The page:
Charlie’s Letters « Charlie Teo Foundation

Stimulating new thinking

Charlie Teo Foundation is proud to announce over $2.3 million in new brain cancer research grants! We fund radical research backed by strong scientific merit. We believe that new thinking is critical to finally uncovering the key to curing brain cancer.

We are excited to share our research progress and future plans with you in the latest letter from our founder, Dr Charlie Teo.

8th December 2021

Hello friends,

Sabbatical leave was designed to stimulate new thinking in academics who typically became set in their ways when confined to the same intellectual environment for years.

I am happy to say that the concept works.

The last 3 months have been incredibly stimulating, refreshing, intellectually challenging and revitalising. I have met with, lectured to and learnt from neurosurgeons and neuro-scientists across the globe.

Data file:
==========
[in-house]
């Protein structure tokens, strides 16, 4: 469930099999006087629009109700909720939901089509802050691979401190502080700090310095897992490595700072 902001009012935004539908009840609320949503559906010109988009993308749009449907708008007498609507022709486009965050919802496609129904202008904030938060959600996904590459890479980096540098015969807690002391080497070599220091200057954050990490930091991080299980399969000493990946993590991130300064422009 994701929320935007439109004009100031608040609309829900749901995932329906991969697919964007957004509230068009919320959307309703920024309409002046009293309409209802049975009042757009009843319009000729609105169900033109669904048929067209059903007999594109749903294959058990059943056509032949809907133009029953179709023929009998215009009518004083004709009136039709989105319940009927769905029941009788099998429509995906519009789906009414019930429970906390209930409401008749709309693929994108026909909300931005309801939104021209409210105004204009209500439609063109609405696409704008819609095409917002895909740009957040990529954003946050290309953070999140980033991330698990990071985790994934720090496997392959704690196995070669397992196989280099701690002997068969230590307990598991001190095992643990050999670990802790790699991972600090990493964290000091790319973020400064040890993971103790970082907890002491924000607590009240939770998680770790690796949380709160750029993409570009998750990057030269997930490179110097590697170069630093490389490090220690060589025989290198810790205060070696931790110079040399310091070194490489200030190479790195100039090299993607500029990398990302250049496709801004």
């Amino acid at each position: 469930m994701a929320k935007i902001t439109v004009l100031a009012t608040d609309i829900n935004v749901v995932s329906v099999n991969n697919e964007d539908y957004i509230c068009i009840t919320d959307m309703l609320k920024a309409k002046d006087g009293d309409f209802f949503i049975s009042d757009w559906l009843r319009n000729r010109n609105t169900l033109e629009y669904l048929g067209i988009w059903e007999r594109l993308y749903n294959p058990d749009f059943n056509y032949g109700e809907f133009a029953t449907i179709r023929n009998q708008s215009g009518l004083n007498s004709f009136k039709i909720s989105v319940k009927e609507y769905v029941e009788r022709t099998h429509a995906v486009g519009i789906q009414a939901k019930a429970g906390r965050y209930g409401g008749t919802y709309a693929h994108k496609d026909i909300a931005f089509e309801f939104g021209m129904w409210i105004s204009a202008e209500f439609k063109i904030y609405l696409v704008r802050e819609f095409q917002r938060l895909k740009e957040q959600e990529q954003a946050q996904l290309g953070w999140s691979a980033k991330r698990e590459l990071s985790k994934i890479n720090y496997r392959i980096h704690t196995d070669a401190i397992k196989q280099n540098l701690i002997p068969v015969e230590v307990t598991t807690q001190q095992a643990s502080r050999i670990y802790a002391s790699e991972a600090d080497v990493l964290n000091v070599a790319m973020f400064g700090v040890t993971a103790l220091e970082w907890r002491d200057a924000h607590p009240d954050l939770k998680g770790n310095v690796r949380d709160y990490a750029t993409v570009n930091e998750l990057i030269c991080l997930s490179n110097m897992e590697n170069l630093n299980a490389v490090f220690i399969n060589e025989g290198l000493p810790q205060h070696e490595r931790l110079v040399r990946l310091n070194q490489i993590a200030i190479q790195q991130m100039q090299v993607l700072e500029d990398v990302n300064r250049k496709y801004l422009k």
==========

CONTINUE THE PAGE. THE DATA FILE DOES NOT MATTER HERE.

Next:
Starting in Germany in August followed by Italy, France, Belgium, Luxembourg, Spain, Hungary, Denmark, Sweden and the Netherlands, I have given 35 presentations in Europe, 56 in North America and met with over 860 surgeons and scientists from some of the most prestigious institutions in the world. 

From Europe I travelled to Canada for 2 weeks where I continued my academic tour visiting famous centres such as McGill University and the University of Toronto. In the USA I have been in deep discussions with brain cancer scientists in New York, Houston, Austin and Miami. I taught a cadaver course at Henry Ford School of Medicine, followed by New Orleans to teach a seminar on keyhole neurosurgery.

I spent the last month in India, learning and teaching where I encountered novel projects being pursued in a country that is typified by industrious and innovative thinkers.